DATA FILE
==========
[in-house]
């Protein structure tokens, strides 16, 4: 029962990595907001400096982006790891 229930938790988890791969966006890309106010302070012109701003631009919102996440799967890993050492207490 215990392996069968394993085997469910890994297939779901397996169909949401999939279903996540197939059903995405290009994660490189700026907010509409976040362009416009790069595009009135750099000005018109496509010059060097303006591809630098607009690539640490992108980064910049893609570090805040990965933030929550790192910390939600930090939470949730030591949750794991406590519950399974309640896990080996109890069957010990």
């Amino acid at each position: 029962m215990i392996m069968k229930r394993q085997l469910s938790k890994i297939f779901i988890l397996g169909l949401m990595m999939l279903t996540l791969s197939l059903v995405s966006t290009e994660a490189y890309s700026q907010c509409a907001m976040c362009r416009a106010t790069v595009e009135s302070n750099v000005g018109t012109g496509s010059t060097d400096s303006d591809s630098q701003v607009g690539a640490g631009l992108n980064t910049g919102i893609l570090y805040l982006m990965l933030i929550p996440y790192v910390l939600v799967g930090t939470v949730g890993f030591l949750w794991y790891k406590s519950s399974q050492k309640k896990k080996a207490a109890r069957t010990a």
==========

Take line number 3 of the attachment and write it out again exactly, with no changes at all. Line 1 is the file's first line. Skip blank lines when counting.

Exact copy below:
């Amino acid at each position: 029962m215990i392996m069968k229930r394993q085997l469910s938790k890994i297939f779901i988890l397996g169909l949401m990595m999939l279903t996540l791969s197939l059903v995405s966006t290009e994660a490189y890309s700026q907010c509409a907001m976040c362009r416009a106010t790069v595009e009135s302070n750099v000005g018109t012109g496509s010059t060097d400096s303006d591809s630098q701003v607009g690539a640490g631009l992108n980064t910049g919102i893609l570090y805040l982006m990965l933030i929550p996440y790192v910390l939600v799967g930090t939470v949730g890993f030591l949750w794991y790891k406590s519950s399974q050492k309640k896990k080996a207490a109890r069957t010990a």